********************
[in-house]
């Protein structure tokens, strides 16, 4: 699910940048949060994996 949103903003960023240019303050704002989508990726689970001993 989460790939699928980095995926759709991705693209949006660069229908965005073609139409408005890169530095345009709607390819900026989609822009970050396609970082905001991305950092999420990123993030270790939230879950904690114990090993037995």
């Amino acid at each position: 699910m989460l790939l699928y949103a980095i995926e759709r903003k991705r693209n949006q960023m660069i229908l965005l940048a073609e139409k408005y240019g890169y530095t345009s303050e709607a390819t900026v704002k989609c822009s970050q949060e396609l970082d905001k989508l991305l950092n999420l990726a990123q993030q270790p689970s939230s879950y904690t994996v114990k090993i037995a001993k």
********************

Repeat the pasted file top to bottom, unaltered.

[in-house]
């Protein structure tokens, strides 16, 4: 699910940048949060994996 949103903003960023240019303050704002989508990726689970001993 989460790939699928980095995926759709991705693209949006660069229908965005073609139409408005890169530095345009709607390819900026989609822009970050396609970082905001991305950092999420990123993030270790939230879950904690114990090993037995």
């Amino acid at each position: 699910m989460l790939l699928y949103a980095i995926e759709r903003k991705r693209n949006q960023m660069i229908l965005l940048a073609e139409k408005y240019g890169y530095t345009s303050e709607a390819t900026v704002k989609c822009s970050q949060e396609l970082d905001k989508l991305l950092n999420l990726a990123q993030q270790p689970s939230s879950y904690t994996v114990k090993i037995a001993k």